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Comment Re:Use space above roads? (Score 1) 157

I think this "straddling bus" concept might be less expensive and easier to maintain than a monorail or other elevated platform system. You don't need miles upon miles of infrastructure - just regular old rails. So refurbishment of the track should be easier and less expensive.

The busses themselves will be more expensive and more of a pain to work on - you'll need a big garage to house them. And crashing one of these could end up being a lot more catastrophic, since taking out a leg would cause it to fall.

Comment Re:NO WORRIES (Score 1) 265

No, because unlike electric cars those LCD monitors didn't require new support infrastructure. To be the same your computer would have needed an entirely new video port (LCDs can work off of good ol' VGA like a CRT)

LCD's did introduce a new video port standard. It was called DVI.

But to complete your analogy, there are these vehicles called "plug-in hybrids". Think of these as LCD monitors with old-fashioned VGA inputs. It's a transition vehicle that can use both old & new infrastructure. But in the end, VGA died in favor of digital-only inputs for LCD monitors.

and your house/office would have had to be re-wired with a new high-amperage circuit in order to support the monitor.

Most homes already have electricity running to them. Most have 240v service even. It doesn't take much to add an EVSE to allow charging at home. Adding another circuit to your breaker panel doesn't require taking out a home improvement loan.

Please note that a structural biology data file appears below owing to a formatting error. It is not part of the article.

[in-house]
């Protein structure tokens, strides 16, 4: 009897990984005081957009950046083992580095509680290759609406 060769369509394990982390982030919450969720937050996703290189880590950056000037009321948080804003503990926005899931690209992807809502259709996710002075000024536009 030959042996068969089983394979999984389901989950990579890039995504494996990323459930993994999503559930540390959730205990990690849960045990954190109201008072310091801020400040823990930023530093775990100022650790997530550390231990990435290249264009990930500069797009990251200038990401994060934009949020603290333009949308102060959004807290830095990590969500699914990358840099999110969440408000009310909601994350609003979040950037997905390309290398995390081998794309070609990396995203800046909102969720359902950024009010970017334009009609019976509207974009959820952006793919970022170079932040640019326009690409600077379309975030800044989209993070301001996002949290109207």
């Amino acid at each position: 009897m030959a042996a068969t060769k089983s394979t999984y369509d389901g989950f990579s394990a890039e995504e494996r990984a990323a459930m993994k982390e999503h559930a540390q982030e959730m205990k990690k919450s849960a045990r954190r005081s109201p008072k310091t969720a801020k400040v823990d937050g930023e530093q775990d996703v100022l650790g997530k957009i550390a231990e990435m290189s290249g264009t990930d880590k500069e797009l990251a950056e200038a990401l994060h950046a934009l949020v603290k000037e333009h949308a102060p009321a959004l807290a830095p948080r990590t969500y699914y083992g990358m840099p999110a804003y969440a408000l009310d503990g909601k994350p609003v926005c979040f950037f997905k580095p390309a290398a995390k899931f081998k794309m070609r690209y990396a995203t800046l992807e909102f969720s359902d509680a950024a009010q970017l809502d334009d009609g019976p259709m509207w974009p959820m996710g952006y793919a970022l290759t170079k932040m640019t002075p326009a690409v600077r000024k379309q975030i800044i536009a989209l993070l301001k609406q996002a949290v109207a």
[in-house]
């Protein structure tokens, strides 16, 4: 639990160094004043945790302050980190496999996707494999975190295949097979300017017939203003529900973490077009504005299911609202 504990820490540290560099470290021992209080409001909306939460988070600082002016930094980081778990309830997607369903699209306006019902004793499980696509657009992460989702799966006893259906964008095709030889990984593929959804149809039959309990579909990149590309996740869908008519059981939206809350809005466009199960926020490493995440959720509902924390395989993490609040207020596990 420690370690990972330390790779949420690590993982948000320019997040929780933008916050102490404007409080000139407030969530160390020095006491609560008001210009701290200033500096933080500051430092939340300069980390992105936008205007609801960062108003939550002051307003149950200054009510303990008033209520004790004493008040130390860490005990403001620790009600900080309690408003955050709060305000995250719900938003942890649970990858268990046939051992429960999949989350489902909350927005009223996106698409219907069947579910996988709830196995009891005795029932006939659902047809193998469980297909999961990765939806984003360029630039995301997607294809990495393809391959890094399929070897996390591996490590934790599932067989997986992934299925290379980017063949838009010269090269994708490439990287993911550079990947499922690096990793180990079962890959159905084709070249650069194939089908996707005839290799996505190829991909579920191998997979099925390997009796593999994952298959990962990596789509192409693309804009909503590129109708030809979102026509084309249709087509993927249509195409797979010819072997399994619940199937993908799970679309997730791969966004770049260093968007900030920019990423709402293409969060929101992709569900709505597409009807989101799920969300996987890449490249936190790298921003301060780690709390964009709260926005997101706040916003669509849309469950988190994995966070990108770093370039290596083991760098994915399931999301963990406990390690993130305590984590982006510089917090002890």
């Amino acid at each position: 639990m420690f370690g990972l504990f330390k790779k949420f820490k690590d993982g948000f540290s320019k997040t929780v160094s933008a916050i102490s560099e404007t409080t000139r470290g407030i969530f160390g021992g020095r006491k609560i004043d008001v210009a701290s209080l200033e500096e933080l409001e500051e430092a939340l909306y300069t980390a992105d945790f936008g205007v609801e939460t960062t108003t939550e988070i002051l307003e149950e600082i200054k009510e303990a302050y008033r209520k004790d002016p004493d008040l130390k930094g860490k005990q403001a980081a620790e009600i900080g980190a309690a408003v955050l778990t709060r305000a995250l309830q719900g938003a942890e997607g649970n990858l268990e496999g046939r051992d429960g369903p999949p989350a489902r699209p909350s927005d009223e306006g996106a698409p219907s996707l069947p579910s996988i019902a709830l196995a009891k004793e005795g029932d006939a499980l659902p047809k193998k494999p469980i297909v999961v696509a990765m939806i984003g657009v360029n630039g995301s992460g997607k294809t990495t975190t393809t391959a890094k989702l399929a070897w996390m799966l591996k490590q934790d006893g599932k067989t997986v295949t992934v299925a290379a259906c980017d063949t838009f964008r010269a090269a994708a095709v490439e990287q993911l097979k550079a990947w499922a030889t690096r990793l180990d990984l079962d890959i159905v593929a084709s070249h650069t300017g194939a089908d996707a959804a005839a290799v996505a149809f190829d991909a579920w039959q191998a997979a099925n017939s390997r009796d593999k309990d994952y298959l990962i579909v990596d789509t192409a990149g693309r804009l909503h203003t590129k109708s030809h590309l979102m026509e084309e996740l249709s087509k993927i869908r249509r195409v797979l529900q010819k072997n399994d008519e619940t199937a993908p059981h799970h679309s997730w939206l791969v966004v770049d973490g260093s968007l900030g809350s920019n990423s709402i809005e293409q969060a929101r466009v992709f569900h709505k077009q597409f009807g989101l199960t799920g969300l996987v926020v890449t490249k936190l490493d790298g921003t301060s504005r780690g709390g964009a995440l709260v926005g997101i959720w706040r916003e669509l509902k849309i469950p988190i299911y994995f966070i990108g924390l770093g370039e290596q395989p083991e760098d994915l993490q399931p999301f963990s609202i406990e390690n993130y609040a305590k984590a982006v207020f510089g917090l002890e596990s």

Comment Re:Free market (Score 2) 297

Why bother, when this problem could be resolved by the free market. I mean, who'd want to buy a power supply that constantly drains power even when it's off?

Because people don't buy power supplies. They buy a phone. Or an answering matchine. Or a router. Or a Roku. Or a printer. They don't care about the wall wart that powers the thing.

Comment Re:the new slow dummies in the left lane (Score 1) 748

Actually, you don't need to enforce it consistently. You get as much compliance, but at a lower cost, if you haphazardly enforce it. If the driver doesn't know when it will be enforced, they will comply. It only takes the possibility of being caught that triggers the behavior.

Given various technologies like radar detectors and the Waze app, many drivers believe that they do have information about when it is being enforce.

Comment ... but it doesn't apply to Elon Musk (Score 4, Informative) 373

Elon Musk's goal is to create a self-sustaining colony on Mars. In order for that to happen, he decided that he would have enough people volunteering to immigrate to Mars to make that happen if he can bring the cost of a ticket to Mars down to $500,000. And in order for that to happen, he needs to find a way to severely bring down the cost of launching rockets.

SpaceX's goal is not the usual corporate goal of making quarterly profits for the shareholders. He is keeping SpaceX private because he knows his goals would never be reached if he were to make it a publicly-owned company.

So while NdGT is probably correct, I think the only reason he will be correct in this case is that Elon Musk will die of old age before SpaceX gets far enough along to make a Mars colony a reality. But I'm really, really hoping that Musk can pull this off.

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